Okay, that's not precisely the conclusion the new NIE in Iraq draws. But it is the logical outcome of the key judgments its gives. Here are some key points, taken totally out of the context of the report, but which are otherwise direct quotes:
- The IC assesses that the emergence of “bottom-up” security initiatives, principally among Sunni Arabs and focused on combating AQI, represent the best prospect for improved security over the next six to 12 months, but we judge these initiatives will only translate into widespread political accommodation and enduring stability if the Iraqi Government accepts and supports them. A multi-stage process involving the Iraqi Government providing support and legitimacy for such initiatives could foster over the longer term political reconciliation between the participating Sunni Arabs and the national government. We also assess that under some conditions “bottom-up initiatives” could pose risks to the Iraqi Government.
- Such initiatives, if not fully exploited by the Iraqi Government, could over time also shift greater power to the regions, undermine efforts to impose central authority, and reinvigorate armed opposition to the Baghdad government.
- The polarization of communities is most evident in Baghdad, where the Shia are a clear majority in more than half of all neighborhoods and Sunni areas have become surrounded by predominately Shia districts. Where population displacements have led to significant sectarian separation, conflict levels have diminished to some extent because warring communities find it more difficult to penetrate communal enclaves.
- Kurdish leaders remain focused on protecting the autonomy of the Kurdish region and reluctant to compromise on key issues.
Or, to translate, the area where the surge has been most successful is in its "bottom-up" work in Sunni provinces, which has made the Sunnis more capable of resisting the Al Qaeda in Iraq groups. But by making Sunnis more self-sufficient, the surge has also made it increasingly unlikely that the Iraqi government will assert control over these regions. This is most clear in Kurdish areas, where Kurdish leaders have been actively working to establish an autonomous Kurdish state. Yet even in Baghdad--the area that, because of its previous diversity, really weighed against the possibility of a three-state split in Iraq--the sects are becoming homogeneous enough that violence has diminished.
In other words--the country is getting closer and closer to a de facto split, even if that's not the intent of US policies.
Which means I'd make a different conclusion about the NIE's description of how Iraq's troubles will affect the region.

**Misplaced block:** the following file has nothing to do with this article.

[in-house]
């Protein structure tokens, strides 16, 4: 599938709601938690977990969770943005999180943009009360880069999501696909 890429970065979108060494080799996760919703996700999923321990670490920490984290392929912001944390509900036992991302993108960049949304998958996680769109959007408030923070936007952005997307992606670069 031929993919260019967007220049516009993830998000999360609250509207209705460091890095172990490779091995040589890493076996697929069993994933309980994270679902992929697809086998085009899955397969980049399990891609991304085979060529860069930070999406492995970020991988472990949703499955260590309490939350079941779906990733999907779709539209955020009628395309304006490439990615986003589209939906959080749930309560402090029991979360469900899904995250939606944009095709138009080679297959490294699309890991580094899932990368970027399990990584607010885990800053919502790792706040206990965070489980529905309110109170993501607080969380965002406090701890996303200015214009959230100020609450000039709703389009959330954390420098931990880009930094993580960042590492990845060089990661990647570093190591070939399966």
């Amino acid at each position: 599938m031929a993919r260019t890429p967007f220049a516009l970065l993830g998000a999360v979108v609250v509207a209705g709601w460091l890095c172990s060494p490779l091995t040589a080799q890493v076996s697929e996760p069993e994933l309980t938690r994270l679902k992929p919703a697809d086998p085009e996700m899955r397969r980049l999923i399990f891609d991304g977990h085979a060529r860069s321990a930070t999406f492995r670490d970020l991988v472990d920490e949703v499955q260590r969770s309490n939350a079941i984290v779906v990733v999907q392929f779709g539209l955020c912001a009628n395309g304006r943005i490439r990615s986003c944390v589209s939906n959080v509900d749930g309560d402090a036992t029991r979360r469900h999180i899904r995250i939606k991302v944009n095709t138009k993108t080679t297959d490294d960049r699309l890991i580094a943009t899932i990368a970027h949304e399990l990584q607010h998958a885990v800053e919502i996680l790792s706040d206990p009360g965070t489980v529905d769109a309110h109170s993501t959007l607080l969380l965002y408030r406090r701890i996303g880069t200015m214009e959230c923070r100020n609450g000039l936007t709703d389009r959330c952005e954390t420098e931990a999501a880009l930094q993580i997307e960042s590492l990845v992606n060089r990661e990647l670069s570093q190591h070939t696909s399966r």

Population displacement resulting from sectarian violence continues, imposing burdens on provincial governments and some neighboring states and increasing the danger of destabilizing influences spreading across Iraq’s borders over the next six to 12 months.
The IC assesses that Iraq’s neighbors will continue to focus on improving their leverage in Iraq in anticipation of a Coalition drawdown. Assistance to armed groups, especially from Iran, exacerbates the violence inside Iraq, and the reluctance of the Sunni states that are generally supportive of US regional goals to offer support to the Iraqi Government probably bolsters Iraqi Sunni Arabs’ rejection of the government’s legitimacy.
(The NIE also includes specific details about Iranian and Turkish involvement in the country.)
If, as this NIE suggests, Iraq is getting increasingly homogenized into sectarian regions, then that increases the chance that Iraq's neighbors will intervene to ensure the resulting split benefits their own country. So while decreasing violence in Baghdad may be the results of a lot of ugly sectarian violence, that doesn't mean that splitting into three regions would diminish the violence in the region--because it would significantly increase the stakes for Iraq's neighbors.
Finally, here's a little tidbit I've got questions about:
Coalition forces, working with Iraqi forces, tribal elements, and some Sunni insurgents, have reduced al-Qa’ida in Iraq’s (AQI) capabilities, restricted its freedom of movement, and denied it grassroots support in some areas. [my emphasis]
Does this say what I think it says? That coalition forces are working with "some Sunni insurgents"? How are we going to win a counter-insurgency if we're fighting with insurgents?